If you use the word "OR" in a search query - for example "holocaust OR gypsies OR hungary", the search engines will find any document that contains any of the words. In the example here, it would find any document about the Holocaust, or about Gypsies, or about Hungary. This would not be very useful. But, for example, imagine you were looking for information on homosexuals in the Holocaust, then you might want to seach for "gay or homosexual", since both words are commonly used. Using OR is a way of expanding your search, and tends to be used when your first effort does not collect enough information
  • NOT
    Suppose you want to find documents on the Holocaust, but not documents which include discussions of gypsies or homosexuals, you can use the word NOT to exclude documents with these words. For example "holocaust NOT gypsies NOT homosexuals" would find all documents on the Holocaust, except those that use the words "gypsies" or "homosexuals". [But documents with "gypsy" or "gay" would still come up.]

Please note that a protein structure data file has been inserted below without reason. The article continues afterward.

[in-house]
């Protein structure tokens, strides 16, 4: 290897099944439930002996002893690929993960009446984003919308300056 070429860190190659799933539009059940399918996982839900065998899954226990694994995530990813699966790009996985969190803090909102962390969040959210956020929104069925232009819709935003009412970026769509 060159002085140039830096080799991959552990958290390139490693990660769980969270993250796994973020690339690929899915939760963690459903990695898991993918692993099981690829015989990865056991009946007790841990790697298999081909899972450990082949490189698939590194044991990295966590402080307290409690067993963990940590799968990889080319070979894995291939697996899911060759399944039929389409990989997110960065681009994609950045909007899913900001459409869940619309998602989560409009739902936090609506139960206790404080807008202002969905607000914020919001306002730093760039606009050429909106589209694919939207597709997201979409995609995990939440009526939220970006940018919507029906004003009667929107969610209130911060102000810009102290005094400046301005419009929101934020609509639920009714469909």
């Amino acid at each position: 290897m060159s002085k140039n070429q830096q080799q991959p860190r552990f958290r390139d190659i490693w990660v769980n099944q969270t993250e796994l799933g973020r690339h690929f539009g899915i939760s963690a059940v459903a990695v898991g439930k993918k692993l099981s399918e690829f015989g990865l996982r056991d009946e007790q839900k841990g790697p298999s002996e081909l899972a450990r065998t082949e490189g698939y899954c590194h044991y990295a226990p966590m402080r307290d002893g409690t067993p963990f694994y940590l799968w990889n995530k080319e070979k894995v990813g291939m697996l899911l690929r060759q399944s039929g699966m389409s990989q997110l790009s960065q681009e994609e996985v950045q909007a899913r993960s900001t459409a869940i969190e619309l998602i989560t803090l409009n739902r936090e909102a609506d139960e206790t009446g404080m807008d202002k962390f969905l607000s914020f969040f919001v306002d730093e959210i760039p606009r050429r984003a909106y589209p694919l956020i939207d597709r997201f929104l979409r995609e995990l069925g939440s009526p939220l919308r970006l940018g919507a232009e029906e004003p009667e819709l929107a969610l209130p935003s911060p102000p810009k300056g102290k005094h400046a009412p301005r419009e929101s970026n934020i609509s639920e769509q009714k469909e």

If you use no AND, OR, or NOT, but just a string of words - "holocaust gypsies hungary", some search engines cases assume you mean AND, and
others assume you mean OR. You take charge by using the operators that best suit your needs. By the way, if you search for a word and
capitalize it, search engines will only look for that word where it begins with a Capital letter. If you use lower case letter, the search engine will look
for any version of the word, including the capitalized version.

4. Take Advantage of Other People's Efforts